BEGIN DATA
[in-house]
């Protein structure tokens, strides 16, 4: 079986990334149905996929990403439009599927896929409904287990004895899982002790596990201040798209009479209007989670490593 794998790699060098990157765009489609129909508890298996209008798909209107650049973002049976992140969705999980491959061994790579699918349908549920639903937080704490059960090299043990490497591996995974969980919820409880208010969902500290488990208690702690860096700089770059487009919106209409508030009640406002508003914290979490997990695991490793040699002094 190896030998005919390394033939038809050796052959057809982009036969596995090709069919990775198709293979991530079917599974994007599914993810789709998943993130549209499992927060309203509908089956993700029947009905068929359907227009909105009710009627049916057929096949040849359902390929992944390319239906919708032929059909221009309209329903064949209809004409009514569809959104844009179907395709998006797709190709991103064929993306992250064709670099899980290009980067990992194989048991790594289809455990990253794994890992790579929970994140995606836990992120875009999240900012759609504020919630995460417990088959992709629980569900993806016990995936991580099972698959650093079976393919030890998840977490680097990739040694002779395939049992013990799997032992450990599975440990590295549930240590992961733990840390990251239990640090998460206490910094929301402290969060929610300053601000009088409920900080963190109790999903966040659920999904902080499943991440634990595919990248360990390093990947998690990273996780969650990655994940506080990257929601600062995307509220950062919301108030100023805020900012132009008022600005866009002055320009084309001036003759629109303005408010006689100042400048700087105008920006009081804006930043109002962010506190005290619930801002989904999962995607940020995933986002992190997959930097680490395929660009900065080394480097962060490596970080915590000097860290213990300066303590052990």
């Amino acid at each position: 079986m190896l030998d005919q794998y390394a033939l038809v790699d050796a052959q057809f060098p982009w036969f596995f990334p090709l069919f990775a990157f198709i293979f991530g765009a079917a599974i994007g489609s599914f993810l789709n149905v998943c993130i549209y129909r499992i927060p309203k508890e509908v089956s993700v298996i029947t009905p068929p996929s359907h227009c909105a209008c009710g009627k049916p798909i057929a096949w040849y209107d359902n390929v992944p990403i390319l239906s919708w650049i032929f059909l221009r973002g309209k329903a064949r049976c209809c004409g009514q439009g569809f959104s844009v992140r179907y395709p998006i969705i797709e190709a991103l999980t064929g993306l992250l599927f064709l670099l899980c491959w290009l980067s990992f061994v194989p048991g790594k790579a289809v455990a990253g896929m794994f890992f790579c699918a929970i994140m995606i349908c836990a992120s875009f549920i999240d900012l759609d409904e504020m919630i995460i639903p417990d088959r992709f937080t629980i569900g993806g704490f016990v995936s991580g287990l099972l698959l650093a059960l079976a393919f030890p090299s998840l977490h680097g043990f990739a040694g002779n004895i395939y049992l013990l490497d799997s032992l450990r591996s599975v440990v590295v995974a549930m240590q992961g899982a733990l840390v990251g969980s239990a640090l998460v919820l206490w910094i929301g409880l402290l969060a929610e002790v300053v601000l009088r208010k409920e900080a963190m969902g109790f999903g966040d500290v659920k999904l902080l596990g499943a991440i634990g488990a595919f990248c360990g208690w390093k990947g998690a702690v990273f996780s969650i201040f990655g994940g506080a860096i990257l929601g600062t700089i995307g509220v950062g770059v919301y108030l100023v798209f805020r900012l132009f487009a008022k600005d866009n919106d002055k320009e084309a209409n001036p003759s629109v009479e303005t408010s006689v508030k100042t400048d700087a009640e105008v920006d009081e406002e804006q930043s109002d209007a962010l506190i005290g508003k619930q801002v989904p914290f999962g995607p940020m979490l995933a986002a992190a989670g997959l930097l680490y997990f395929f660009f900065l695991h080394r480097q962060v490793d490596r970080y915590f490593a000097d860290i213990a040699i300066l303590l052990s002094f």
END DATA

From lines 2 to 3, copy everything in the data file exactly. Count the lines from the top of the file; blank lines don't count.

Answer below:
């Protein structure tokens, strides 16, 4: 079986990334149905996929990403439009599927896929409904287990004895899982002790596990201040798209009479209007989670490593 794998790699060098990157765009489609129909508890298996209008798909209107650049973002049976992140969705999980491959061994790579699918349908549920639903937080704490059960090299043990490497591996995974969980919820409880208010969902500290488990208690702690860096700089770059487009919106209409508030009640406002508003914290979490997990695991490793040699002094 190896030998005919390394033939038809050796052959057809982009036969596995090709069919990775198709293979991530079917599974994007599914993810789709998943993130549209499992927060309203509908089956993700029947009905068929359907227009909105009710009627049916057929096949040849359902390929992944390319239906919708032929059909221009309209329903064949209809004409009514569809959104844009179907395709998006797709190709991103064929993306992250064709670099899980290009980067990992194989048991790594289809455990990253794994890992790579929970994140995606836990992120875009999240900012759609504020919630995460417990088959992709629980569900993806016990995936991580099972698959650093079976393919030890998840977490680097990739040694002779395939049992013990799997032992450990599975440990590295549930240590992961733990840390990251239990640090998460206490910094929301402290969060929610300053601000009088409920900080963190109790999903966040659920999904902080499943991440634990595919990248360990390093990947998690990273996780969650990655994940506080990257929601600062995307509220950062919301108030100023805020900012132009008022600005866009002055320009084309001036003759629109303005408010006689100042400048700087105008920006009081804006930043109002962010506190005290619930801002989904999962995607940020995933986002992190997959930097680490395929660009900065080394480097962060490596970080915590000097860290213990300066303590052990």
């Amino acid at each position: 079986m190896l030998d005919q794998y390394a033939l038809v790699d050796a052959q057809f060098p982009w036969f596995f990334p090709l069919f990775a990157f198709i293979f991530g765009a079917a599974i994007g489609s599914f993810l789709n149905v998943c993130i549209y129909r499992i927060p309203k508890e509908v089956s993700v298996i029947t009905p068929p996929s359907h227009c909105a209008c009710g009627k049916p798909i057929a096949w040849y209107d359902n390929v992944p990403i390319l239906s919708w650049i032929f059909l221009r973002g309209k329903a064949r049976c209809c004409g009514q439009g569809f959104s844009v992140r179907y395709p998006i969705i797709e190709a991103l999980t064929g993306l992250l599927f064709l670099l899980c491959w290009l980067s990992f061994v194989p048991g790594k790579a289809v455990a990253g896929m794994f890992f790579c699918a929970i994140m995606i349908c836990a992120s875009f549920i999240d900012l759609d409904e504020m919630i995460i639903p417990d088959r992709f937080t629980i569900g993806g704490f016990v995936s991580g287990l099972l698959l650093a059960l079976a393919f030890p090299s998840l977490h680097g043990f990739a040694g002779n004895i395939y049992l013990l490497d799997s032992l450990r591996s599975v440990v590295v995974a549930m240590q992961g899982a733990l840390v990251g969980s239990a640090l998460v919820l206490w910094i929301g409880l402290l969060a929610e002790v300053v601000l009088r208010k409920e900080a963190m969902g109790f999903g966040d500290v659920k999904l902080l596990g499943a991440i634990g488990a595919f990248c360990g208690w390093k990947g998690a702690v990273f996780s969650i201040f990655g994940g506080a860096i990257l929601g600062t700089i995307g509220v950062g770059v919301y108030l100023v798209f805020r900012l132009f487009a008022k600005d866009n919106d002055k320009e084309a209409n001036p003759s629109v009479e303005t408010s006689v508030k100042t400048d700087a009640e105008v920006d009081e406002e804006q930043s109002d209007a962010l506190i005290g508003k619930q801002v989904p914290f999962g995607p940020m979490l995933a986002a992190a989670g997959l930097l680490y997990f395929f660009f900065l695991h080394r480097q962060v490793d490596r970080y915590f490593a000097d860290i213990a040699i300066l303590l052990s002094f």